It doesn’t take long to get them unlocked because, as in SSX, you earn experience points by the bucket-load. These can be used to unlock outfits, boards and accessories for your rider. In fact you earn them so easily - even when you aren’t playing the game - thanks to its online element, that they seem pretty much pointless after a few races.

The way that SSX plays-out is slightly unusual. You can either engage in a career mode, where you unlock races, trick sessions and boarders, or go straight for a Global Event, which is the game’s multiplayer. In the latter mode everything is unlocked and you have free rein to try to put down the best scores or time on RiderNet, SSX’s stat hub.


Once you have put in enough race time in the single-player mode, you will unlock a deadly decent on each mountain range. These are easily the highlight of the game, and consist of by far the most outlandish track designs. The aim of these races is simply to get to the bottom of the mountain without dying. Some are quite boring, involving lots of trees as obstacles, others have full-blown avalanches and ice caves to negotiate.

Racing

So how do you actually control SSX? Well, like the original, nearly everything is done via the left and right thumbsticks. On the left-hand side of the controller is the amount of spin you are going to put on your rider and in what direction. On the right is the "grab" he will pull off on his board. The two shoulder buttons govern which hand he uses  and now in the new SSX, "X" or "square", depending on console, will let you either tweak tricks or do "manuals" on the slopes to link together moves.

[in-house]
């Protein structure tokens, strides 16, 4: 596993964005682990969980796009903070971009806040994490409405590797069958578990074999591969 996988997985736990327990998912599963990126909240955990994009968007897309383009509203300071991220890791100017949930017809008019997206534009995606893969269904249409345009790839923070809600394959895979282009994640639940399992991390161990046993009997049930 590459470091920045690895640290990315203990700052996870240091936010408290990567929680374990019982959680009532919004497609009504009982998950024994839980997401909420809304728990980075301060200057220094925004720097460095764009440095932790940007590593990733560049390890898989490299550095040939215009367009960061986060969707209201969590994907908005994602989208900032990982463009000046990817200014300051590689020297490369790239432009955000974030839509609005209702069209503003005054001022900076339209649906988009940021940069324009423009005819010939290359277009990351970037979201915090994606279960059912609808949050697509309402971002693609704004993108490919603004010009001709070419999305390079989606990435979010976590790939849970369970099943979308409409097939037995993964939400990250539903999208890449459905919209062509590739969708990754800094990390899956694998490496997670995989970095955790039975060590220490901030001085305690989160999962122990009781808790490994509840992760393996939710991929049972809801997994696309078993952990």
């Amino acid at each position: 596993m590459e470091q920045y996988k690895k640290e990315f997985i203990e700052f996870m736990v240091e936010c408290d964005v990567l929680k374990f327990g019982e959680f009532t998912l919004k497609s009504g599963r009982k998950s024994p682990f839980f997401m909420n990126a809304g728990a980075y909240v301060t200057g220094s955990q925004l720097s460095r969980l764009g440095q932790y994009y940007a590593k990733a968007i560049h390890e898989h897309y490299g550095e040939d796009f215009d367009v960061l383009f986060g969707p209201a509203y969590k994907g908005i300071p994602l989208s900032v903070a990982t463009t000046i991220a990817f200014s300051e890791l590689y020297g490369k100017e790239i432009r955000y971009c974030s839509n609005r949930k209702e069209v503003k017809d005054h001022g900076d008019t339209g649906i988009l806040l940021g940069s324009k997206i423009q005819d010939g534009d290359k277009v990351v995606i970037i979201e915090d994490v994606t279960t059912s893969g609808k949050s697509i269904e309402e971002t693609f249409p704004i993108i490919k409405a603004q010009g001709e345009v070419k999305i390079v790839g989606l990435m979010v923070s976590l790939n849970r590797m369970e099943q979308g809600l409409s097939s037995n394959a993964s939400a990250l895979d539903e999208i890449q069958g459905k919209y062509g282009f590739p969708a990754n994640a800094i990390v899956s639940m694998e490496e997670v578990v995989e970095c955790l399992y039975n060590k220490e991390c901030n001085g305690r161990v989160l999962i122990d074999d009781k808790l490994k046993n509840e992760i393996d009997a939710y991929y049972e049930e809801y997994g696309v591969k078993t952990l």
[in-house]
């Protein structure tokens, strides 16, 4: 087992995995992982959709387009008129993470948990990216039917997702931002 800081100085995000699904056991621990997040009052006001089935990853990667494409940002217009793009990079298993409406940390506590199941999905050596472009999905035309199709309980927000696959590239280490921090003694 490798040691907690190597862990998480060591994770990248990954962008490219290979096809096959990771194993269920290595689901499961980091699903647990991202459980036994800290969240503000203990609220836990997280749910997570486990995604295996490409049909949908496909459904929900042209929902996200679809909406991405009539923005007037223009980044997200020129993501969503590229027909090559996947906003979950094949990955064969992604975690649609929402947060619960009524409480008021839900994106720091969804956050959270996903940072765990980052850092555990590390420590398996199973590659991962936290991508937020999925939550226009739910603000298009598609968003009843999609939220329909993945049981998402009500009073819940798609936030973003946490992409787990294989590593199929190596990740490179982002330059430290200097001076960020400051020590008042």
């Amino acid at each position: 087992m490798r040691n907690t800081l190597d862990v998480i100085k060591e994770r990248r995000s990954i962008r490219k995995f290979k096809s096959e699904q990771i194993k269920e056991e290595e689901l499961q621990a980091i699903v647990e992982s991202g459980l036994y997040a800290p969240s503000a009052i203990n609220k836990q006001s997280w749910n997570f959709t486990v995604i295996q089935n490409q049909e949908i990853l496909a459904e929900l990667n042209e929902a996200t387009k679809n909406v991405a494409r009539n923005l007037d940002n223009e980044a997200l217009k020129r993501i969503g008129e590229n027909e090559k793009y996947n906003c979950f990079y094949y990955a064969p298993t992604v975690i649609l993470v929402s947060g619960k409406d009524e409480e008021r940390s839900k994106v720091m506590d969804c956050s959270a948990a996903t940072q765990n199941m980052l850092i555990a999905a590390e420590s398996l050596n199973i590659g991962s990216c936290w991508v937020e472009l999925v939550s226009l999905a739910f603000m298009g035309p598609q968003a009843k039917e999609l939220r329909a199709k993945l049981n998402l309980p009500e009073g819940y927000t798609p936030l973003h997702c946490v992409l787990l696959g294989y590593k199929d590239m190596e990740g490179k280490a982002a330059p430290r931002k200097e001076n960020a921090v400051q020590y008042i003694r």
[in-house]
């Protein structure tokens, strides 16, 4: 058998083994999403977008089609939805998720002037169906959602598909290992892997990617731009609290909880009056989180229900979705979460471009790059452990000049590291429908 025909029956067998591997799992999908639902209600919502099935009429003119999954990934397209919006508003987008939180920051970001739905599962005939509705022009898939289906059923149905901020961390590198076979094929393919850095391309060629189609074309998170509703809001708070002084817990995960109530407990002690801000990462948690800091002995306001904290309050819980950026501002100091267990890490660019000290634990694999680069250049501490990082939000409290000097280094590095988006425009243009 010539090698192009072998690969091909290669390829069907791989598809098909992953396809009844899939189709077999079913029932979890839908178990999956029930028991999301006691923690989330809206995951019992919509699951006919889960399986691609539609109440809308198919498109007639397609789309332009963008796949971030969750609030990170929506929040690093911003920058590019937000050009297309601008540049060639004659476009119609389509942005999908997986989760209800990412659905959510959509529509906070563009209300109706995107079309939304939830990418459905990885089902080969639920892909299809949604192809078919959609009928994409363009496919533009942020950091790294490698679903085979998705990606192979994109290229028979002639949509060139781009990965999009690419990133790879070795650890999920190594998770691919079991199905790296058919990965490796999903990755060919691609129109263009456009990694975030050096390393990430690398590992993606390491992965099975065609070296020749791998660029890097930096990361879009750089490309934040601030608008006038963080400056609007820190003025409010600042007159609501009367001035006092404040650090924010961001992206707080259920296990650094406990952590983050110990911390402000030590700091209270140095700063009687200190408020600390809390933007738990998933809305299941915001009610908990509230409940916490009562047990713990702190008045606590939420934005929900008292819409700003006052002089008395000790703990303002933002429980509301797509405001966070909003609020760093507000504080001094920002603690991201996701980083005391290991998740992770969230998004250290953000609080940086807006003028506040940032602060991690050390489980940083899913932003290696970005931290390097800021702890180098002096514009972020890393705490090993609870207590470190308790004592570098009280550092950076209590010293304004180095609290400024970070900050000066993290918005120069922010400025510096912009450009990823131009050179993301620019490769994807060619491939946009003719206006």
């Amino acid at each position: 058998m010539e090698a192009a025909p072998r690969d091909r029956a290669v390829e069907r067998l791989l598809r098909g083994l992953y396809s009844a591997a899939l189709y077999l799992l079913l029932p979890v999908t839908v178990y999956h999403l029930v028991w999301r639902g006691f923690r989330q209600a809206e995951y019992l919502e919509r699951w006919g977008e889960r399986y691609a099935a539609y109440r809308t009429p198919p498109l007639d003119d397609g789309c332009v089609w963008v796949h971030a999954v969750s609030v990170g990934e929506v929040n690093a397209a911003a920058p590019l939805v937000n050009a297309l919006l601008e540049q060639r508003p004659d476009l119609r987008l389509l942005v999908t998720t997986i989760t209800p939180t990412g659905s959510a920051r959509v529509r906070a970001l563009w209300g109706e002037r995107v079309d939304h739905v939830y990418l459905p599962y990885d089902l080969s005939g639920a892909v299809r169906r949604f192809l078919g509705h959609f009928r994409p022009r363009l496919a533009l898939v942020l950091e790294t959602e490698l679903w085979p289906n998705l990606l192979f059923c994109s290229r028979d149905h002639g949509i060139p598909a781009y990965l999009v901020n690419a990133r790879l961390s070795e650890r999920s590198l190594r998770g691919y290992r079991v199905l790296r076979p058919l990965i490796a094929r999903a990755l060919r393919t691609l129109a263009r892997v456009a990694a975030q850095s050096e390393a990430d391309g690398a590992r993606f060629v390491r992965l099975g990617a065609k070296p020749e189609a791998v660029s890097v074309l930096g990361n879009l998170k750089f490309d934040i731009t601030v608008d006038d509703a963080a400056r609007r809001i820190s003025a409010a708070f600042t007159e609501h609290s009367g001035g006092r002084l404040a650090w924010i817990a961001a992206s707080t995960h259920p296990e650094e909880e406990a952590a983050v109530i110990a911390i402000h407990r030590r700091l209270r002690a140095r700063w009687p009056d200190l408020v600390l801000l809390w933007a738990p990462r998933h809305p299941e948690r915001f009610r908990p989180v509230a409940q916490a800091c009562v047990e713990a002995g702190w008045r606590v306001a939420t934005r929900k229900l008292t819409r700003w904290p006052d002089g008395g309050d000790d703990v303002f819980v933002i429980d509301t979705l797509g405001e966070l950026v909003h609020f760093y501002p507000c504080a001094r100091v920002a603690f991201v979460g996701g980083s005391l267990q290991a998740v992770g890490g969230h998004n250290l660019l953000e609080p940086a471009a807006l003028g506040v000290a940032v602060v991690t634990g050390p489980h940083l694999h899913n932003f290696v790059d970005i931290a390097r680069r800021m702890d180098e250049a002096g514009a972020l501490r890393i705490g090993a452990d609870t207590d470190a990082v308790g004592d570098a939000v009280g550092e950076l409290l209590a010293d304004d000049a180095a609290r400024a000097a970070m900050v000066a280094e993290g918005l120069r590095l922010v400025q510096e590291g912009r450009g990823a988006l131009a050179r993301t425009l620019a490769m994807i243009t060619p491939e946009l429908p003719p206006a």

The inclusion of accessories like the squirrel suit, as well as the ability to rewind time on the fly, adds further complication to the control scheme. At first it is a slight case of mental overload but after a few hours' play time you will be flipping, flying and rewinding yourself with ease. It gives the game a brilliant flow and ensures it plays just as good as the originals.

The track design is never going to be able to rival that of SSX Tricky, simply because this new title is just that bit more serious. There are still some amazing moments when you end up doing a quad backflip off an ice shelf on to the top of a truck, but don’t expect to be doing loop the loops on every run. 

Verdict

In the end, SSX feels like everything a next-generation update to the game should be. It is incredibly refined, looks great and still retains all the sense of fun that the original titles had. The multiplayer element, despite being very much in the background, is great just the same.

We would have liked to see a slightly more straightforward single player and a tad more emphasis on the unlocking and general expansion of our character’s skills. A menu redesign might also have helped to bring a bit of clarity to the game’s tracks and race types.

Ultimately SSX is a great game, and by far the best extreme sports title to appear in both the PS3 and Xbox 360 since the days of the original Skate game. Fun in its purest form, SSX is a game you can enjoy for 20 minutes or blast at for a few hours.